Prop. B will invest in future of San Francisco parks 

Neighborhood parks are among San Francisco’s great equalizers. Rich and poor, gay and straight, young and old, and all ethnicities converge in these beautiful spaces to play, exercise, learn, swim, meet up or simply hang out.

Yet San Francisco’s park system, as a result of decades of underinvestment, has more than $1 billion dollars in unmet capital needs. We’re not talking about operational needs, which are met through our annual operating budget. Rather, these are major structural problems including dangerous playgrounds, failed irrigation systems, outdated rec centers and restrooms, dysfunctional city pools and trails in such disrepair that they’re unusable. It’s not uncommon for individual parks to have had no significant improvements in more than 50 years.

Proposition B — the Clean and Safe Neighborhood Parks Bond — would help fix these problems throughout our city. In all, 24 parks, recreation centers, pools, playgrounds and waterfront parks would be renovated.

The bond also contains a Community Opportunity Fund letting community organizations apply for grants for smaller projects. This has been successful in the past and helps neighborhoods shape their parks. And the bond contains funding to fix playgrounds rated as “failing.”

Prop. B was placed on the ballot unanimously by the Board of Supervisors and has been endorsed by the San Francisco Democratic Party, the San Francisco Parks Alliance, the Trust for Public Lands, Friends of the Urban Forest, the San Francisco Labor Council, and neighborhood and park groups throughout The City.

Unfortunately, a small but vocal opposition group — led by former elected officials who no longer have responsibility for the long-term stewardship of our parks — are waging an irresponsible misinformation campaign against the parks bond. By contrast, advocates who actually do the work to improve our park system almost all support this critical bond.

Opponents disagree with some decisions made by the Recreation and Park Department: For example, the tourist fee at the Botanical Garden, the approval of artificial turf at the Beach Chalet Soccer Fields, and the planned replacement of a recycling center in Golden Gate Park with a community garden. Because of these disagreements, they say voters should “send a message” by rejecting the bond. Indeed, one of the opponents, former Supervisor Aaron Peskin, recently went so far as to say publicly that to deliver that message to Rec and Park, we should just “let these parks rot.”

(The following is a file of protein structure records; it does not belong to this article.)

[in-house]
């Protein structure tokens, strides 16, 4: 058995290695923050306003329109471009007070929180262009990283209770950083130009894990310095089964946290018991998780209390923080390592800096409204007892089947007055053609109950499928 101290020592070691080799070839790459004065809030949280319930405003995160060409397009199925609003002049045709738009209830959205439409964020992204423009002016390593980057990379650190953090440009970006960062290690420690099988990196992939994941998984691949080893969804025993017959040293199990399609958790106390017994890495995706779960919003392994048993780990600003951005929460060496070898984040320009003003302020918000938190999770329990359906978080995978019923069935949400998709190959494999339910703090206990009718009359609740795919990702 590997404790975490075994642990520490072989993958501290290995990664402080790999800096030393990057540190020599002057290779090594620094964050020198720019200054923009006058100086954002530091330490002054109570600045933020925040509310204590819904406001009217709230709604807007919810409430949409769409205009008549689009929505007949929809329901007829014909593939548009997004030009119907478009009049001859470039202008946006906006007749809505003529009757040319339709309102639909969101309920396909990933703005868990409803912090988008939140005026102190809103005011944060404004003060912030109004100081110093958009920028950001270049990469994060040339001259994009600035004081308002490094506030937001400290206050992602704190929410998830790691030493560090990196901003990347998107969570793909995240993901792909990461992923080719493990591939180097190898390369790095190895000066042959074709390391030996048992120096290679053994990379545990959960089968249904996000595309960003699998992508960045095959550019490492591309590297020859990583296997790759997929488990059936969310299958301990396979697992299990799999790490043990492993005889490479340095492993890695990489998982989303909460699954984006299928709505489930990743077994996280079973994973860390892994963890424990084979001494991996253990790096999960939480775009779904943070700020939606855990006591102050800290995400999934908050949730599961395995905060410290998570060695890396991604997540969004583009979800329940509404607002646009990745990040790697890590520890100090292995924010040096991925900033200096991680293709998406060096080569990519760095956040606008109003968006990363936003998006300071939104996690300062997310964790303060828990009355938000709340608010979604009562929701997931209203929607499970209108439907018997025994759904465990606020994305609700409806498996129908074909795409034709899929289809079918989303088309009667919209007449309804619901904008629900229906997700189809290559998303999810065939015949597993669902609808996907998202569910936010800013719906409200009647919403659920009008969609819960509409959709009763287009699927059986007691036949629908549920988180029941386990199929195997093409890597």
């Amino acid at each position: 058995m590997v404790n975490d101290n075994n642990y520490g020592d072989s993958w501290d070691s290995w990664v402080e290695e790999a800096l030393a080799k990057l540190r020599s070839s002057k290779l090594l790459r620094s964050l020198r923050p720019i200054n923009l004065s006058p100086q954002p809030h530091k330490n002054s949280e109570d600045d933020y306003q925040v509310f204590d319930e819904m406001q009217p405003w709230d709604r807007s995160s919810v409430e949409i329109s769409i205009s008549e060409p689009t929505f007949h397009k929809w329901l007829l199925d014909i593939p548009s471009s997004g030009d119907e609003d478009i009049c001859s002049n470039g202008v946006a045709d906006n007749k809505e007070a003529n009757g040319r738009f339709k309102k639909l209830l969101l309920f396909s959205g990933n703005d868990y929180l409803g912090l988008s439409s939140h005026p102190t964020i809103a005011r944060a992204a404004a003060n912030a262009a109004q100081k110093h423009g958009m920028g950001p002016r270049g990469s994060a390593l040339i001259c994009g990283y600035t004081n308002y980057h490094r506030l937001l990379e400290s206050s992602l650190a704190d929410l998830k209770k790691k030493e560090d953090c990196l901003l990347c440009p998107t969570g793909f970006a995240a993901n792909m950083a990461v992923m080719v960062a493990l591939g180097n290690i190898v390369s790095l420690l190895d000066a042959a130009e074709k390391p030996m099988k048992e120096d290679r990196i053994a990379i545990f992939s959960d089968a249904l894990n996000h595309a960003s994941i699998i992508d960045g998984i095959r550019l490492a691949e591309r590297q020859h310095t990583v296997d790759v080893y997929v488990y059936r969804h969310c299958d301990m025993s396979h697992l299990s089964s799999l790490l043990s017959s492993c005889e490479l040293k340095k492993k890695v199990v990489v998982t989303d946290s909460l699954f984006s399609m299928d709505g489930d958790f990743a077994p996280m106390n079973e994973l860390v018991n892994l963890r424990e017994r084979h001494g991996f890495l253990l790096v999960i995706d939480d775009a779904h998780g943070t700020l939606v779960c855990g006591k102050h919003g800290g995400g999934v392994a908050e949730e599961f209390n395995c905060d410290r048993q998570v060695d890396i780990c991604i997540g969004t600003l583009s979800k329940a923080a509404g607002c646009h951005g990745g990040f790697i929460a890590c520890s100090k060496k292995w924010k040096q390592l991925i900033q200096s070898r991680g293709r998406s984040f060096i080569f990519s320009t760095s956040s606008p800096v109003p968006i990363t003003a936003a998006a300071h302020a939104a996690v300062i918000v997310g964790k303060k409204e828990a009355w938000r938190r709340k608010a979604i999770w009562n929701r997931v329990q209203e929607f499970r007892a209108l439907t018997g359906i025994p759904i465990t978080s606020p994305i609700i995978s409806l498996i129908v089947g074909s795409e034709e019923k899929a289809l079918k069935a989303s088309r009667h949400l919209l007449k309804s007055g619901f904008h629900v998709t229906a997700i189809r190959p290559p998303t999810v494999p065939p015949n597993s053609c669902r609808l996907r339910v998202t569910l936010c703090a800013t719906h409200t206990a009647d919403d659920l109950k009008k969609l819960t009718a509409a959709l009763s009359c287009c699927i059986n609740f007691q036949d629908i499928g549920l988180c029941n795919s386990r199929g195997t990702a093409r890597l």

This argument is misguided, since the only “message” defeat of the bond would send is to tell park users that we will not be fixing the parks they use. Where is the logic in opposing improvements to an outdated playground, broken irrigation system or dilapidated rec center just because some don’t like charging tourists to enter the Botanical Garden? If you don’t like the department’s decisions, oppose those decisions. But don’t take it out on the kids, families and others who rely on our parks.

Opponents also misrepresent the administration of the 2008 parks bond, which was a huge success. Its projects have been done on or under their budgets and largely on or ahead of schedule. Those projects are currently $5 million underbudget. By the time the first 2012 bonds are issued, more than 90 percent of the 2008 funds will have been successfully spent.

Rec and Park has had to make hard decisions in terrible budget years, allowing our park system to thrive even as California has closed parks. Agree or disagree with those decisions, this bond is about whether our parks will be safe, accessible and functional for the next 30 years.

The question is whether we fix our parks now or wait years to make the improvements at a higher price. Let’s not let the obstructionist politics of the few derail the recreational needs of the many.

Scott Wiener represents District 8 on the Board of Supervisors.

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Scott Wiener

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